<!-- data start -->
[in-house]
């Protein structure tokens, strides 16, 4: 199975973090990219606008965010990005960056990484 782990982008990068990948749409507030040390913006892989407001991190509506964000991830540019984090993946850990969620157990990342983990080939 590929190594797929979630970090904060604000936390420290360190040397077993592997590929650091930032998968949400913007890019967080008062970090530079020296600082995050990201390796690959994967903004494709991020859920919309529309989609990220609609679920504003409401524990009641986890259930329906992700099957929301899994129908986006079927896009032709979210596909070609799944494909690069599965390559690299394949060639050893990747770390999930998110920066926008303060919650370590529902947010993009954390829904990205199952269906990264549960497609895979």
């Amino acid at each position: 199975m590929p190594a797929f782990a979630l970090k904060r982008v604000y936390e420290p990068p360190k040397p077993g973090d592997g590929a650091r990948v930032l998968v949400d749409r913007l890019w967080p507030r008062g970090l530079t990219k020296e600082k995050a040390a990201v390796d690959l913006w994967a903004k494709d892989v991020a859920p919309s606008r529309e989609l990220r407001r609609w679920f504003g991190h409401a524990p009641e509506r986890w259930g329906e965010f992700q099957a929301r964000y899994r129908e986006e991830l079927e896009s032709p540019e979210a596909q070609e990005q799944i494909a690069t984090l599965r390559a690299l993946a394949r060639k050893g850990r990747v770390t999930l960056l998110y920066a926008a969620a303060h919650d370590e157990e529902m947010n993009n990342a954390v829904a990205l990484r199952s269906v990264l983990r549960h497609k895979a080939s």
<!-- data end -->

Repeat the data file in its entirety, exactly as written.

[in-house]
């Protein structure tokens, strides 16, 4: 199975973090990219606008965010990005960056990484 782990982008990068990948749409507030040390913006892989407001991190509506964000991830540019984090993946850990969620157990990342983990080939 590929190594797929979630970090904060604000936390420290360190040397077993592997590929650091930032998968949400913007890019967080008062970090530079020296600082995050990201390796690959994967903004494709991020859920919309529309989609990220609609679920504003409401524990009641986890259930329906992700099957929301899994129908986006079927896009032709979210596909070609799944494909690069599965390559690299394949060639050893990747770390999930998110920066926008303060919650370590529902947010993009954390829904990205199952269906990264549960497609895979």
């Amino acid at each position: 199975m590929p190594a797929f782990a979630l970090k904060r982008v604000y936390e420290p990068p360190k040397p077993g973090d592997g590929a650091r990948v930032l998968v949400d749409r913007l890019w967080p507030r008062g970090l530079t990219k020296e600082k995050a040390a990201v390796d690959l913006w994967a903004k494709d892989v991020a859920p919309s606008r529309e989609l990220r407001r609609w679920f504003g991190h409401a524990p009641e509506r986890w259930g329906e965010f992700q099957a929301r964000y899994r129908e986006e991830l079927e896009s032709p540019e979210a596909q070609e990005q799944i494909a690069t984090l599965r390559a690299l993946a394949r060639k050893g850990r990747v770390t999930l960056l998110y920066a926008a969620a303060h919650d370590e157990e529902m947010n993009n990342a954390v829904a990205l990484r199952s269906v990264l983990r549960h497609k895979a080939s």